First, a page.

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Thread: 1978 R80/7 brake upgrade

  1. #1
    Registered User hendrik's Avatar
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    1978 R80/7 brake upgrade

    Hello all,
    I have a new to me 1978 R80/7 with a single front disc and master cyl. under the tank. The braking effort is excessive everything seems to be working properly but not a lot of stopping power. any help and or advice would be appreciated.

  2. #2
    Liaison 20774's Avatar
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    First thing I'd consider is change to a steel brake line replacing the rubber one. After that think about adding a right side ATE brake caliper and rotor. Would need to change the master cylinder...people tend to go to a handlebar system at that point...would need to be sure it's sized for more volume of brake fluid.

    Section VIII on this page are some suggestions from Snowbum:

    https://bmwmotorcycletech.info/mod4performance.htm
    Kurt -- Forum Liaison ---> Resources and Links Thread <---
    '78 R100/7 & '69 R69S & '52 R25/2
    mine-ineye-deatheah-pielayah-jooa-kalayus. oolah-minane-hay-meeriah-kal-oyus-algay-a-thaykin', buddy!

  3. #3
    Registered User jad01's Avatar
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    I did the dual brake upgrade many years ago with my R80/7, sourcing a right side fork leg, caliper, new rotor, dual outlet master cylinder, stainless lines, etc. It does improve the stopping power significantly. But, I would caution you that it does not improve lever feel or effort much at all. And it does add unsprung weight to the front end, and complexity to the system overall.

    I don't regret doing it, but I think if I were going to do it again, for the money spent, I'd probably upgrade to a Brembo caliper equipped front fork set from an early '80's era airhead. The Brembo calipers have better feel, and power, relative to the ATE calipers (although still not exactly "modern"). Many here would also advise switching to a handlebar mounted master cylinder as well. All of that, which ever route you go, will be a moderately expensive proposition once you are all in on parts.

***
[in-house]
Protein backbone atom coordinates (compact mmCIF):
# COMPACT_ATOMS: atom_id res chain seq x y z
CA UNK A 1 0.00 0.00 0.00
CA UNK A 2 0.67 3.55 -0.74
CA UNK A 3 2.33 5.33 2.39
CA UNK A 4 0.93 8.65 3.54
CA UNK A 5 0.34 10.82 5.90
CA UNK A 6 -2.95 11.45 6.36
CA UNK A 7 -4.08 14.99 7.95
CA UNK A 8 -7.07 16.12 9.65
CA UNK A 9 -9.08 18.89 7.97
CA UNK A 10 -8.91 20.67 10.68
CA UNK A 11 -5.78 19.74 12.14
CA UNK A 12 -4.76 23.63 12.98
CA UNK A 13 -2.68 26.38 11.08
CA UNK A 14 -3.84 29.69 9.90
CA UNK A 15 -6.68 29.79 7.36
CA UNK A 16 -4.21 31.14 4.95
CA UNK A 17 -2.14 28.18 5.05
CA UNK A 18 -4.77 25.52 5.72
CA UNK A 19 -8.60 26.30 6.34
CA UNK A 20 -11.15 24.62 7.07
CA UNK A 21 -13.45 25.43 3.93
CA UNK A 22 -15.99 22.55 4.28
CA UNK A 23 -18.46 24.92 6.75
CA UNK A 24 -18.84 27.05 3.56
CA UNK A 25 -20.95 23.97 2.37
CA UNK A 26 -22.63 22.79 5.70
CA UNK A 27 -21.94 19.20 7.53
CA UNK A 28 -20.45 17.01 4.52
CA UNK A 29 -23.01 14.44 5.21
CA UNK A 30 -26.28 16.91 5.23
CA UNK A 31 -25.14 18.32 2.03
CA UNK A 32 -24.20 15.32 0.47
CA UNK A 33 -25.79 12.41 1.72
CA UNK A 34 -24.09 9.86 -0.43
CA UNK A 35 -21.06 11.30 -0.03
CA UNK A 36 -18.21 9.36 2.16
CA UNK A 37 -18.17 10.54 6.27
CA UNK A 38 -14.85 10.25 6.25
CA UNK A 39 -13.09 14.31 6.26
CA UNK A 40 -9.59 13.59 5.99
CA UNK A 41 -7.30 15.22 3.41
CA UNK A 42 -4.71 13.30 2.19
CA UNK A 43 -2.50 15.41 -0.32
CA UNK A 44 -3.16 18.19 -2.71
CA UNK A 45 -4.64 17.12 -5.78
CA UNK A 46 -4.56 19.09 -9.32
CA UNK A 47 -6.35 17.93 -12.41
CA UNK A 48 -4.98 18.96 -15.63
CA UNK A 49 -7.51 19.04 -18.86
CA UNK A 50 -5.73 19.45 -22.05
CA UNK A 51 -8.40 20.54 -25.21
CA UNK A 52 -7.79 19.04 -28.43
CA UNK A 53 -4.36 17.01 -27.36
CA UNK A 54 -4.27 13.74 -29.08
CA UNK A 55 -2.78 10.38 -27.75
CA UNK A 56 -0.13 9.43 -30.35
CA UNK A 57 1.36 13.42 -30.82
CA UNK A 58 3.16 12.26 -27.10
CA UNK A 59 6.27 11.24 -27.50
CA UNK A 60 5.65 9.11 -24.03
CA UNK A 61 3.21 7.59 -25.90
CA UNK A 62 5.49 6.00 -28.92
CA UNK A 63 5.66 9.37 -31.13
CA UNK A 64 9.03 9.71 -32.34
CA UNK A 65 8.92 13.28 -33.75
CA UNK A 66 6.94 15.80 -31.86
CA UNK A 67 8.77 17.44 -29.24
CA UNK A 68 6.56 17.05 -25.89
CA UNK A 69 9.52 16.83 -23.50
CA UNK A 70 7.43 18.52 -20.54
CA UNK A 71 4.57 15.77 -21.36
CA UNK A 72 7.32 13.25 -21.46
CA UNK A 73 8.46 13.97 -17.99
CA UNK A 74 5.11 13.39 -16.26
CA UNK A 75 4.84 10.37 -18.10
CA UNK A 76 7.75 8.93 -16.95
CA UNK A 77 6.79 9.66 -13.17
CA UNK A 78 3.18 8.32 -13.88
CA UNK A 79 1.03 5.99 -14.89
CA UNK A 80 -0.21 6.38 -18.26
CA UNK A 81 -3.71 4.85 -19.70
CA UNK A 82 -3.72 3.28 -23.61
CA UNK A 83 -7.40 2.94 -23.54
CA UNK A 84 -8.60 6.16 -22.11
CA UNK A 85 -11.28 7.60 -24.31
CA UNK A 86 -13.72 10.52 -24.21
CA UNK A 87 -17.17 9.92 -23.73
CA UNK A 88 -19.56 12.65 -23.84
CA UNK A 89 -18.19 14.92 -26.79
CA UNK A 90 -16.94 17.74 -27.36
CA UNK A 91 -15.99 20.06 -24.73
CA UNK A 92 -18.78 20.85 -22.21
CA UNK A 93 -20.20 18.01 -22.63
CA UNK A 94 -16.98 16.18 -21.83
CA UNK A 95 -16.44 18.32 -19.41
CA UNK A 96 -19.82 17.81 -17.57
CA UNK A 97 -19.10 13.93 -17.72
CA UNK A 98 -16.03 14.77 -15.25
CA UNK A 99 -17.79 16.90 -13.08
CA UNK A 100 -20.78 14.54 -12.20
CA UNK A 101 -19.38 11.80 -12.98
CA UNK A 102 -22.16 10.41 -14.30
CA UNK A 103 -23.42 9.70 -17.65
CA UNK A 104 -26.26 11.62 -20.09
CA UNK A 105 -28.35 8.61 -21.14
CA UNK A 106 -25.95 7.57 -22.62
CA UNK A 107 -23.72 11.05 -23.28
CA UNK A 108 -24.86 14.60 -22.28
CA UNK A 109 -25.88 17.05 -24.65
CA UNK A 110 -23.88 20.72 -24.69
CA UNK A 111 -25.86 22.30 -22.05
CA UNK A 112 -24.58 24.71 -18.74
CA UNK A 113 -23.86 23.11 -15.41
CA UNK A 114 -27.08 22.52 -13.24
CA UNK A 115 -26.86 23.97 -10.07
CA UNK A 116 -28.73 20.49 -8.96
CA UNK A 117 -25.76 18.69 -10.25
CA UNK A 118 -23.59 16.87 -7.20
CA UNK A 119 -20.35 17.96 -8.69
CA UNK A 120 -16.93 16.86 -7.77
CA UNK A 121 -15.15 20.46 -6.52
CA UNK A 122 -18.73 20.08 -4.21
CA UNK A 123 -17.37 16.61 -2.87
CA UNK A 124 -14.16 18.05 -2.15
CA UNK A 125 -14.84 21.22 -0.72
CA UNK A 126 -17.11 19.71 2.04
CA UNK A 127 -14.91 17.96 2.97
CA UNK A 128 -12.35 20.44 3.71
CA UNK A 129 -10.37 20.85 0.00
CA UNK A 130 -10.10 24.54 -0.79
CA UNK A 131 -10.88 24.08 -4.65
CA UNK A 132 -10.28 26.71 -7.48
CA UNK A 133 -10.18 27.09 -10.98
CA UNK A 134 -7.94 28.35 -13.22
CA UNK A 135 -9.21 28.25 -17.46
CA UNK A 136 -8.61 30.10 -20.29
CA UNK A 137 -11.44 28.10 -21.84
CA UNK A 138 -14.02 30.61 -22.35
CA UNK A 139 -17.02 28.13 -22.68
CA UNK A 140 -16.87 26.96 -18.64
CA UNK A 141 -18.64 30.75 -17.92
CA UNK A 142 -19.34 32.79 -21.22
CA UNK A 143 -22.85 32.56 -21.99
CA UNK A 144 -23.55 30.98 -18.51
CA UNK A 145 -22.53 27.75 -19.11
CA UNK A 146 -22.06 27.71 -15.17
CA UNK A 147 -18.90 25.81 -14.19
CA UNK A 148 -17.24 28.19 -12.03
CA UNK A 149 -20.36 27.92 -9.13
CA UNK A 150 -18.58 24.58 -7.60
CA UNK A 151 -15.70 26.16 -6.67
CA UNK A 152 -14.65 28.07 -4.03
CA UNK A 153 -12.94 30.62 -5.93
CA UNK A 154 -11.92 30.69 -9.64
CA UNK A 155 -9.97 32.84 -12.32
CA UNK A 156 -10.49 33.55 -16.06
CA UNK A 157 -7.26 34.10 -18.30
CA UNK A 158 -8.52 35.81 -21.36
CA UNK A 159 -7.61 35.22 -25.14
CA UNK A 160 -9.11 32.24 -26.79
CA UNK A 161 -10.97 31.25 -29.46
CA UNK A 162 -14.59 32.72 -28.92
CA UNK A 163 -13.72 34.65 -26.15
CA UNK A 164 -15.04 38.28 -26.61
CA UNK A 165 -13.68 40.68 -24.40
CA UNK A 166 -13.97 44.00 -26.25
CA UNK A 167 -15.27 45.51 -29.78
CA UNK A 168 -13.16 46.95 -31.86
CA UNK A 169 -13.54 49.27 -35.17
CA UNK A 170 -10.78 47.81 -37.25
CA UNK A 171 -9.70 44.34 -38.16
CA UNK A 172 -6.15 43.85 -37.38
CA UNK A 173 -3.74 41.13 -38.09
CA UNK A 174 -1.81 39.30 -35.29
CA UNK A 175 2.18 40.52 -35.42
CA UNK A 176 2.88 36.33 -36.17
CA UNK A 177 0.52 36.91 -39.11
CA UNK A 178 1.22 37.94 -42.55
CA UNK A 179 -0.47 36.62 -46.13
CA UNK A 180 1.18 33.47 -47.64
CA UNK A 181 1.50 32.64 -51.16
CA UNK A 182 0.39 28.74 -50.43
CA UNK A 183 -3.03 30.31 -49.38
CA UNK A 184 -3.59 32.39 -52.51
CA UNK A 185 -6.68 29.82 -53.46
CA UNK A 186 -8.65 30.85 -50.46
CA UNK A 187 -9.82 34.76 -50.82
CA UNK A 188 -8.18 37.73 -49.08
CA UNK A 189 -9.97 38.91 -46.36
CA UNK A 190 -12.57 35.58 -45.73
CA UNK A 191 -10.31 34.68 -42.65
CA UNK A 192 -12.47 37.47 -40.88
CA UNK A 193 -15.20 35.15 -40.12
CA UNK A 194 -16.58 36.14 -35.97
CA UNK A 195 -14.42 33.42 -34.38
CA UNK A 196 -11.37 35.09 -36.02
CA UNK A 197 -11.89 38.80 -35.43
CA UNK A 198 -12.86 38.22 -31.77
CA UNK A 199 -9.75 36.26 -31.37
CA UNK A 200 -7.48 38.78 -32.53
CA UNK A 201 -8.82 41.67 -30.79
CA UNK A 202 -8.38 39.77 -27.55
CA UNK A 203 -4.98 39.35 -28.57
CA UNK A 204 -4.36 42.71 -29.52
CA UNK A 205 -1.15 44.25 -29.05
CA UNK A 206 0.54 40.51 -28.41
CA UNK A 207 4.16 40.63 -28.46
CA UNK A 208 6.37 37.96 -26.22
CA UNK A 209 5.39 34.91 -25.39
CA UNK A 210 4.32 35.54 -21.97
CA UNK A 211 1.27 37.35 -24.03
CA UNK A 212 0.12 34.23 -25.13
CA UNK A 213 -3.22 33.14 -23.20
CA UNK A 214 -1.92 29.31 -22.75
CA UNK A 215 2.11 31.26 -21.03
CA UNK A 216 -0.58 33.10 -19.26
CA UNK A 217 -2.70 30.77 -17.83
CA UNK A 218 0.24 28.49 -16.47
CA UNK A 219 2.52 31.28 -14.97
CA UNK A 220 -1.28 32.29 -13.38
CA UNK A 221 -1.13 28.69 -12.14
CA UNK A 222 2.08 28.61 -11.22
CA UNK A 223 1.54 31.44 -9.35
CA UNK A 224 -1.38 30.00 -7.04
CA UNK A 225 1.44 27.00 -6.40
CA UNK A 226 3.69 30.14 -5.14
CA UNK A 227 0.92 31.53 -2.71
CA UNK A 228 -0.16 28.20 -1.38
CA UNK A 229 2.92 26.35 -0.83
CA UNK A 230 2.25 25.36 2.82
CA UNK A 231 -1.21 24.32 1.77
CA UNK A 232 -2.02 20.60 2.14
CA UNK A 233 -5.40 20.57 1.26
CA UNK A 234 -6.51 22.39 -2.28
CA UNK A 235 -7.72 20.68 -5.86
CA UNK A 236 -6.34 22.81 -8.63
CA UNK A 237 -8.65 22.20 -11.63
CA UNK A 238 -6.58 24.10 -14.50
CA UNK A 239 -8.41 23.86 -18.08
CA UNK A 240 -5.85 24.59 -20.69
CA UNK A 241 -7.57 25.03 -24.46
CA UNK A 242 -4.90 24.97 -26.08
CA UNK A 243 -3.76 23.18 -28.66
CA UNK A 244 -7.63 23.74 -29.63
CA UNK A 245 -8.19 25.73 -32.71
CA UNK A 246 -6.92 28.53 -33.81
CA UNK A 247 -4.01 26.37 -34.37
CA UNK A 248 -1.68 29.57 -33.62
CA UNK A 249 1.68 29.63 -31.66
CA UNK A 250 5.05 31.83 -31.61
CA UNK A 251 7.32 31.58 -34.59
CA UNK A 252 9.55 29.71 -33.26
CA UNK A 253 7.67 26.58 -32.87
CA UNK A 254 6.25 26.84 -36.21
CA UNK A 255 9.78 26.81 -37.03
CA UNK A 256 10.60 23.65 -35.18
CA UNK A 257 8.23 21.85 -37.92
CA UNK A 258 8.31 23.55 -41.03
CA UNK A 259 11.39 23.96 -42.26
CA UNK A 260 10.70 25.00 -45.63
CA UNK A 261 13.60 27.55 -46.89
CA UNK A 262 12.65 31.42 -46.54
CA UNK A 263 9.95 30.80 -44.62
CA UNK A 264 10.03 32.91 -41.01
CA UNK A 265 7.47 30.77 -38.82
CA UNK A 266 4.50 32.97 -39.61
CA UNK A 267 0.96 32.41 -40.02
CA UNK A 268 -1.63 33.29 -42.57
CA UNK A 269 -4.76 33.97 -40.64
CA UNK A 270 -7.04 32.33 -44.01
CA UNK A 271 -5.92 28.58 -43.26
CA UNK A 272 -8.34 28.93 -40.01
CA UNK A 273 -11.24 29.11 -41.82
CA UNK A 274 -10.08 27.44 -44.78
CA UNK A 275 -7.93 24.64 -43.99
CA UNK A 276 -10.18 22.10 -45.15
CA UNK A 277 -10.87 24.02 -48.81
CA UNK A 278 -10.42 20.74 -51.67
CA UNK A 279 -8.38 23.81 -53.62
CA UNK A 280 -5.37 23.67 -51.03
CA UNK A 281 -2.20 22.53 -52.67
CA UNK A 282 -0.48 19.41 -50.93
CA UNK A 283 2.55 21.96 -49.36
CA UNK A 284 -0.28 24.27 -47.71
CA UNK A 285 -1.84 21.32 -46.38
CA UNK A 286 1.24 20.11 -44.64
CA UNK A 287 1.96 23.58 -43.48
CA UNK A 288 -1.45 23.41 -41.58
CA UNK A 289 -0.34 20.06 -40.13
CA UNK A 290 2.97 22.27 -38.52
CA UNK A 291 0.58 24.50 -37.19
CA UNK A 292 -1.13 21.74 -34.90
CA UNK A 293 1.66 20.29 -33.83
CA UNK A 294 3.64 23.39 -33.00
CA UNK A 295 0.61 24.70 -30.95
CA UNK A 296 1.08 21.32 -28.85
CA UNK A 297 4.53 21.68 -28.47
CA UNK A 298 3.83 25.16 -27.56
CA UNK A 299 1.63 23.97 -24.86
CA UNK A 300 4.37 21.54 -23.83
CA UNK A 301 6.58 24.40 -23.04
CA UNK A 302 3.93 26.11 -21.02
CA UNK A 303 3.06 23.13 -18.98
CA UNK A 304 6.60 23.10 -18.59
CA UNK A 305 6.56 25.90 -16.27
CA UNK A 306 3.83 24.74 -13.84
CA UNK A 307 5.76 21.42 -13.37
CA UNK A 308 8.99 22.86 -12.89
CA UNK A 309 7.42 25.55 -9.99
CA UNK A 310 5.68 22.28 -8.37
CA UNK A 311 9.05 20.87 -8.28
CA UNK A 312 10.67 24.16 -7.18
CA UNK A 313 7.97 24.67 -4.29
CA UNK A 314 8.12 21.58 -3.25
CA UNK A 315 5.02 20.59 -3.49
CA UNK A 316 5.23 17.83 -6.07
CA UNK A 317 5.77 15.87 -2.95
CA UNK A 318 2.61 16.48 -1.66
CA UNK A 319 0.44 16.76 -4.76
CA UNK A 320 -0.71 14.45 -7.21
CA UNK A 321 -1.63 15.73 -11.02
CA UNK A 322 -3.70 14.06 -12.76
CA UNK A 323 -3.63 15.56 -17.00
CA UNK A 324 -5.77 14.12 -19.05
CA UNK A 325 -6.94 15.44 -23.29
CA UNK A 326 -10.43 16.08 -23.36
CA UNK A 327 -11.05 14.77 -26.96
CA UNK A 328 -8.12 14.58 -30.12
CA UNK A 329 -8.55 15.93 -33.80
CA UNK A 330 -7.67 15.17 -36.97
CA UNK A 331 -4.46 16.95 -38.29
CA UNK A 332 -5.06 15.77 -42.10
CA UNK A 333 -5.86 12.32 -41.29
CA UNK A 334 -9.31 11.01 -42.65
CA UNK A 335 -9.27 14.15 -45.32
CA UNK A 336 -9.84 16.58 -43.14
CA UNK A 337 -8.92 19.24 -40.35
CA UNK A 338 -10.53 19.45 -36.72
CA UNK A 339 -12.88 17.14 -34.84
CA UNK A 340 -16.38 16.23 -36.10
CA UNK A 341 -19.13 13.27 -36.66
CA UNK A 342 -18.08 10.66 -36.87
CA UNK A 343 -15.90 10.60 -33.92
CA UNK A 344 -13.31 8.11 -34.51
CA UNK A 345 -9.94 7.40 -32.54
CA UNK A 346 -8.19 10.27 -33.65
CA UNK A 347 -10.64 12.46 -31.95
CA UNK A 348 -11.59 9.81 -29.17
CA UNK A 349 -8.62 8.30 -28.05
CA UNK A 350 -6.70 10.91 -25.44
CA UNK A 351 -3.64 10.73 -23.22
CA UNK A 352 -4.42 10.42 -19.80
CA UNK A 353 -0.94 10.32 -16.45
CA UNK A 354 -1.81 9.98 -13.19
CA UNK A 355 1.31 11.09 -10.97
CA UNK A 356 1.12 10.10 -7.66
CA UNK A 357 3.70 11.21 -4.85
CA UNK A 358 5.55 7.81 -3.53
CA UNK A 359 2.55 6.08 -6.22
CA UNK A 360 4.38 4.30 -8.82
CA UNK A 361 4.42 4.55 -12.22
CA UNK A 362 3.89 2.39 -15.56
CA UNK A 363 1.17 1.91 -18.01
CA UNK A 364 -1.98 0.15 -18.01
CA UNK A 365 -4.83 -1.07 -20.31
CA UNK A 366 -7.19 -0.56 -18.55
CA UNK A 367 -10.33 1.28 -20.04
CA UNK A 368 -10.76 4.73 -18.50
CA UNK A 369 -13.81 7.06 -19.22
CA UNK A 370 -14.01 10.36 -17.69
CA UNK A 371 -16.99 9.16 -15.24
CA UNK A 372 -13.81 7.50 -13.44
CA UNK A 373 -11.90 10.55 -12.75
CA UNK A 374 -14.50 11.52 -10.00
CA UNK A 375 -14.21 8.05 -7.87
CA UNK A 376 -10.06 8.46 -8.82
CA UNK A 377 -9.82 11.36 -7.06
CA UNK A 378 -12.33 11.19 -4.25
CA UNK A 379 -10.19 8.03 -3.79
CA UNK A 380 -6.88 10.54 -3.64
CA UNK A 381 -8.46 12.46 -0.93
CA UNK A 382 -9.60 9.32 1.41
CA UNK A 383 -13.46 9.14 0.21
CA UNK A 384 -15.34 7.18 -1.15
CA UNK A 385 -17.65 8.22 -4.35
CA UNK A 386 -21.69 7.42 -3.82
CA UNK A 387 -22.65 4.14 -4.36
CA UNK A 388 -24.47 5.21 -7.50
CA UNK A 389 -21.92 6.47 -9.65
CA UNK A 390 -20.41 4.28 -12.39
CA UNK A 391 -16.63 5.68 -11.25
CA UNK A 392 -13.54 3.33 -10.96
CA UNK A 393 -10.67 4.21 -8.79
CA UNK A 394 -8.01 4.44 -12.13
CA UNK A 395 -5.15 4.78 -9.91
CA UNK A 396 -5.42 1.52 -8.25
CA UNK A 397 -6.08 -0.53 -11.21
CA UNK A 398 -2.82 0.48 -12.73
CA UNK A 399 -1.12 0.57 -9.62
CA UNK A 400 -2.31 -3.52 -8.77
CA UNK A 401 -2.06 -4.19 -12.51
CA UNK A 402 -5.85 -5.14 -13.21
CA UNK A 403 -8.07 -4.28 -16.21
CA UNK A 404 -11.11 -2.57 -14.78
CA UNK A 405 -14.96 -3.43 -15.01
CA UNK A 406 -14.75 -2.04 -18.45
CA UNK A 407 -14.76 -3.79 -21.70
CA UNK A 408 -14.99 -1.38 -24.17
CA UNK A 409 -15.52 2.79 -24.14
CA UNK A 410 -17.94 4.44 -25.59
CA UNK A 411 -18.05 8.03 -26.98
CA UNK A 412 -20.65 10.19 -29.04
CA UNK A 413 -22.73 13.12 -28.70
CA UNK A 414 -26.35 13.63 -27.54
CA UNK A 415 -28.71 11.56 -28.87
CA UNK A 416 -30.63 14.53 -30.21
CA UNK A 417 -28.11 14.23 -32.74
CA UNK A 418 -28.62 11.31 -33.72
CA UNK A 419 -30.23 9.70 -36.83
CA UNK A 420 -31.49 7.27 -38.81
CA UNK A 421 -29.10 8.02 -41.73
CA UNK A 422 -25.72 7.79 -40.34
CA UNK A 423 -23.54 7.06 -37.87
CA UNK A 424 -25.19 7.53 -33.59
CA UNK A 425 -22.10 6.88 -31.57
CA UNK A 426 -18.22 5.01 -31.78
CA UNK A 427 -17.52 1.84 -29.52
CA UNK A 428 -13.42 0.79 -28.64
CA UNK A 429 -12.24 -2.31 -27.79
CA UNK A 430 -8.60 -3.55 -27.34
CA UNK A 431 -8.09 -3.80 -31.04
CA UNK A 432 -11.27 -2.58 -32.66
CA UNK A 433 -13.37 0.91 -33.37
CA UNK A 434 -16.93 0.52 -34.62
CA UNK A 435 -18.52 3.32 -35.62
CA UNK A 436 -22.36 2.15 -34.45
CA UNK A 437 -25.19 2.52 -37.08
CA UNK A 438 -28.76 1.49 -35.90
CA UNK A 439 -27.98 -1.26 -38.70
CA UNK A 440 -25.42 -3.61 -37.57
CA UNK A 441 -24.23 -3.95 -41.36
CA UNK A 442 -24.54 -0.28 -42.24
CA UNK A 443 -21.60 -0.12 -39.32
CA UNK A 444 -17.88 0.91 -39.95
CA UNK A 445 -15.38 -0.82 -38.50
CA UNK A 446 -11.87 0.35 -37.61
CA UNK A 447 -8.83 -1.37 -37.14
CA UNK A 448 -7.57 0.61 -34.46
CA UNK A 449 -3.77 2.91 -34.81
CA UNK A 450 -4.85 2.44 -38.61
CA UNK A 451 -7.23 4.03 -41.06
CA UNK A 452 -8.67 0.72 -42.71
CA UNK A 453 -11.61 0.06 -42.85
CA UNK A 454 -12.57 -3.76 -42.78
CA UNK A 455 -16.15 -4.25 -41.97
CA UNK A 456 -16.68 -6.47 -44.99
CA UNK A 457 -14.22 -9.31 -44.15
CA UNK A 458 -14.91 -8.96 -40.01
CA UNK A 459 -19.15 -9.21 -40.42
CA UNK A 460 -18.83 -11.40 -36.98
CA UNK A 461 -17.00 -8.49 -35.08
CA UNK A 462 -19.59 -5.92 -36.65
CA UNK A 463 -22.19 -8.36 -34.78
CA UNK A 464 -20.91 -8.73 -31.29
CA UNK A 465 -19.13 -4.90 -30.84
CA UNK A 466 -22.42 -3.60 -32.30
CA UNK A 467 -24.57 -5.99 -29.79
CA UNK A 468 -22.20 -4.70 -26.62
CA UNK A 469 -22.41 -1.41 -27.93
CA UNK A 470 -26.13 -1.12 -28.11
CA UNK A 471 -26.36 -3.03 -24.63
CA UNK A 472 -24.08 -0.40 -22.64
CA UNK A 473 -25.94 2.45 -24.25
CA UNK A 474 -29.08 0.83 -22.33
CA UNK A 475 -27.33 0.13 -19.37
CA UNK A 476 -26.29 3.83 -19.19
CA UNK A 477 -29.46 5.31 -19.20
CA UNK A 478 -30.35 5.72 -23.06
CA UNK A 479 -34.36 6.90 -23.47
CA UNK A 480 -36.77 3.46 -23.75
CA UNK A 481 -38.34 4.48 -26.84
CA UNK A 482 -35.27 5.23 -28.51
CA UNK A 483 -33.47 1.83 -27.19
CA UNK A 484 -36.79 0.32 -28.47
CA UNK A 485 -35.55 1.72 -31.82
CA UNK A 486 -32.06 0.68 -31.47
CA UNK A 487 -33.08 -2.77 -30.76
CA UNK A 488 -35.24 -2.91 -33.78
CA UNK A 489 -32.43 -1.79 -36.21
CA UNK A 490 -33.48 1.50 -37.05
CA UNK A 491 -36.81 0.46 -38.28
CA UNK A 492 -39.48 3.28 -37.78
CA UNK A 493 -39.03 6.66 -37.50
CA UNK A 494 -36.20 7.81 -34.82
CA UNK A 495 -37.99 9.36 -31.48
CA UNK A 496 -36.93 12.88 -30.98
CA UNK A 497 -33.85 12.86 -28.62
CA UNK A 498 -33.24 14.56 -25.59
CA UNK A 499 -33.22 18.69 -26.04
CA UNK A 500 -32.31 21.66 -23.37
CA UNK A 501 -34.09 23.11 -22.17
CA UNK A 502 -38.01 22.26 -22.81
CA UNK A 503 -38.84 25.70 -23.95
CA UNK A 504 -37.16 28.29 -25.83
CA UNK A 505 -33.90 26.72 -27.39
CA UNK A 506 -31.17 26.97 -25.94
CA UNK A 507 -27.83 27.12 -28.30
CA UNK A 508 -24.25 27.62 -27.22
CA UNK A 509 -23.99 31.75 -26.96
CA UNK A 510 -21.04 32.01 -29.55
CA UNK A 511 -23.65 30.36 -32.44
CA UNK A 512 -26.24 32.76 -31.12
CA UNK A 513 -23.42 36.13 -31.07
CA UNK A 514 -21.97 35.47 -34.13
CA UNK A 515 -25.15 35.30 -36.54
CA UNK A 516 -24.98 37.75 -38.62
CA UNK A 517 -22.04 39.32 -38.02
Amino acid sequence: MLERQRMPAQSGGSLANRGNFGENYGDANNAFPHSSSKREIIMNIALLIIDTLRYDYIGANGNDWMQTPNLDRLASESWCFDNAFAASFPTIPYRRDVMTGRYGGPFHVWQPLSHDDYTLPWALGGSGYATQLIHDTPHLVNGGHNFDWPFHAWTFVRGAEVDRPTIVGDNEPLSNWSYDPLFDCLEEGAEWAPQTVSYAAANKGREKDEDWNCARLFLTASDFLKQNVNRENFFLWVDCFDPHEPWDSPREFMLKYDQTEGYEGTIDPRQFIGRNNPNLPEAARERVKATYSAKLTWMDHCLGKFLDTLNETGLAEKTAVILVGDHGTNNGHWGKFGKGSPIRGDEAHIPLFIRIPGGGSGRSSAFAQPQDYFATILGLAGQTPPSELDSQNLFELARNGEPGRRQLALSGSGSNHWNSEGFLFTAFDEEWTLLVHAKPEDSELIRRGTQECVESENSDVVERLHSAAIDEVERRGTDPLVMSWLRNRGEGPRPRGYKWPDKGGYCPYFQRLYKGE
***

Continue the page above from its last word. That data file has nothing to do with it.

Before you go that route, you might consider updating the pads to new ones, and perhaps of a softer compound (HH) friction material. I like EBC pads, but there are other options. Replacing your rotor (disk) new one at the same time as the pads may also be beneficial- here again, I like the EBC floating rotors. That, combined with a stainless braided line (Spiegler) may net the improvement you are looking for without the cost and complexity of converting to a dual brake set. Plus, if you later decide to go full on with a dual disc set-up, these parts will be needed anyway. This is a good time to service the rear drum as well...

    Jim (MOA 83200)
    '78 R80/7 (Anastasia) and '84 R100RS (The Millennium Falcon), '86 K75C (Icy Hot)
    '90 and '93 Mazda Miatas (Jelly Bean and Red Hot), '97 Nissan XE PU (Mighty Mouse)
    '96 Giant Upland (big Kendas, baby!)

  4. #4
    Rally Rat 1074's Avatar
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    Since the bike is new to you, you might want to ensure that the caliper is adjusted properly first. This is often overlooked as a cause for poor ATE braking.
    Yes to the changing of the brake line, one of the least expensive things to do as it is most likely that the line you have is at least 20 years old.
    Next more expensive route is to install an aftermarket rotor and pads.
    Patching up with used parts may work for you but the condition of the used parts may be questionable.
    Boxerbruce

  5. #5
    BMWMOA #24809 jhall's Avatar
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    I Second New Brake Lines

    If in doubt about age, it's always a good idea to replace older rubber brake lines, since they tend to swell inward and restrict flow. New lines will flow to as original. If serious about improving the front brake, I'd seriously consider installing the all new design HUGH front brake system, as someone else linked you to over on FB. Expensive, yes, but nothing else even comes close in comparison, except maybe grafting a mono shock front end onto your R80/7.
    BMWMOA #24809

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